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This article in JEQ

  1. Vol. 33 No. 6, p. 2030-2039
     
    Received: Aug 5, 2003
    Published: Nov, 2004


    * Corresponding author(s): tesswynn@vt.edu
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doi:10.2134/jeq2004.2030

Variation in Root Density along Stream Banks

  1. Theresa M. Wynn *a,
  2. Saied Mostaghimia,
  3. James A. Burgerb,
  4. Adrian A. Harpolda,
  5. Marc B. Hendersona and
  6. Leigh-Anne Henrya
  1. a Biological Systems Engineering, 200 Seitz Hall (0303), Virginia Tech, Blacksburg, VA 24061-0303
    b Forestry, 228 Cheatham Hall (0324), Virginia Tech, Blacksburg, VA 24061-0303

Abstract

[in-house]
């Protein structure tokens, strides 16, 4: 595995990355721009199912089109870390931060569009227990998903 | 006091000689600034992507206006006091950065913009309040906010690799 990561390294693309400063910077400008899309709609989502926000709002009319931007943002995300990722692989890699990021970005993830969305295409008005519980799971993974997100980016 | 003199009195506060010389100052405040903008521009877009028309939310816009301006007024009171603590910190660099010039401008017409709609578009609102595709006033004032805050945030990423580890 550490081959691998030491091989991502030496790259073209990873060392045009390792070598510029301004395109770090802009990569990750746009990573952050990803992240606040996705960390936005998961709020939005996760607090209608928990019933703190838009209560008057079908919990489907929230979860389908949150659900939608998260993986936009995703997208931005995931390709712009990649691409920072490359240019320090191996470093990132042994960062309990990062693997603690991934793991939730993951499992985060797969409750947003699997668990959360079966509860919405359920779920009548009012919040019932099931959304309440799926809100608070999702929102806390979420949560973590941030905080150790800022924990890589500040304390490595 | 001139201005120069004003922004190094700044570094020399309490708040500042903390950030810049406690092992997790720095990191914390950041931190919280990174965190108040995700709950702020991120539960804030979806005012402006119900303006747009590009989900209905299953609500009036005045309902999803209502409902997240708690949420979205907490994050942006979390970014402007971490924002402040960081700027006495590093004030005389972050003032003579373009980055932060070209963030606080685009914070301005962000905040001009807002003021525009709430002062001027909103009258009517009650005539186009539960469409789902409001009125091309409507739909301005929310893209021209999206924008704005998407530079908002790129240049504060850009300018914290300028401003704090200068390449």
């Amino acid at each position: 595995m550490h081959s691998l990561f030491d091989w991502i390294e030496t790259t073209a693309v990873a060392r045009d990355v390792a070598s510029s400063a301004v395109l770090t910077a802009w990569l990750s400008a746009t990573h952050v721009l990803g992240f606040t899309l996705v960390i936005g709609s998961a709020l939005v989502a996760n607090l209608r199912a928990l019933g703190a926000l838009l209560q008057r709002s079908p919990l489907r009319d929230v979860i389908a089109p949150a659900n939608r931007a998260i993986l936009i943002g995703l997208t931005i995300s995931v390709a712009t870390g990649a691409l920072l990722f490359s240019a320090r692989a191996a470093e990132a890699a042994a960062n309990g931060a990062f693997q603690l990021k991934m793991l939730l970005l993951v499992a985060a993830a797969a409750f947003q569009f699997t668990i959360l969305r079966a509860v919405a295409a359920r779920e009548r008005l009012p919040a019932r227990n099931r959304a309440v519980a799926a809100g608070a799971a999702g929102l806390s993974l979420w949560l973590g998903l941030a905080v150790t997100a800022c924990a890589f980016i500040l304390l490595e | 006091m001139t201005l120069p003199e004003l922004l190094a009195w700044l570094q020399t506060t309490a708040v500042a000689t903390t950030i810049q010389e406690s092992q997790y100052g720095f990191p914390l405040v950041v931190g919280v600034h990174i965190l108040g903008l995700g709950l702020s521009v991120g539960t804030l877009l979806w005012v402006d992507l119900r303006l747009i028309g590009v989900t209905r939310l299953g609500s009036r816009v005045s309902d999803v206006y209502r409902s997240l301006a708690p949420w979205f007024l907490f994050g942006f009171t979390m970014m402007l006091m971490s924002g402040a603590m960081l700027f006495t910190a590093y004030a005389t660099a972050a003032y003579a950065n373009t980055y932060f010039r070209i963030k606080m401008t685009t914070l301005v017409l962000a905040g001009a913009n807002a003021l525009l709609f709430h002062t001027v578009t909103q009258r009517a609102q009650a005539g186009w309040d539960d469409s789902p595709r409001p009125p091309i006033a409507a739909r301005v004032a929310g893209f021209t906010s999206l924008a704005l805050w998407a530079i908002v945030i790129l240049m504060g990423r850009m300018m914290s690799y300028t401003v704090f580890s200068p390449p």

While it is recognized that vegetation plays a significant role in stream bank stabilization, the effects are not fully quantified. The study goal was to determine the type and density of vegetation that provides the greatest protection against stream bank erosion by determining the density of roots in stream banks. To quantify the density of roots along alluvial stream banks, 25 field sites in the Appalachian Mountains were sampled. The riparian buffers varied from short turfgrass to mature riparian forests, representing a range of vegetation types. Root length density (RLD) with depth and aboveground vegetation density were measured. The sites were divided into forested and herbaceous groups and differences in root density were evaluated. At the herbaceous sites, very fine roots (diameter < 0.5 mm) were most common and more than 75% of all roots were concentrated in the upper 30 cm of the stream bank. Under forested vegetation, fine roots (0.5 mm < diameter < 2.0 mm) were more common throughout the bank profile, with 55% of all roots in the top 30 cm. In the top 30 cm of the bank, herbaceous sites had significantly greater overall RLD than forested sites (α = 0.01). While there were no significant differences in total RLD below 30 cm, forested sites had significantly greater concentrations of fine roots, as compared with herbaceous sites (α = 0.01). As research has shown that erosion resistance has a direct relationship with fine root density, forested vegetation may provide better protection against stream bank erosion.

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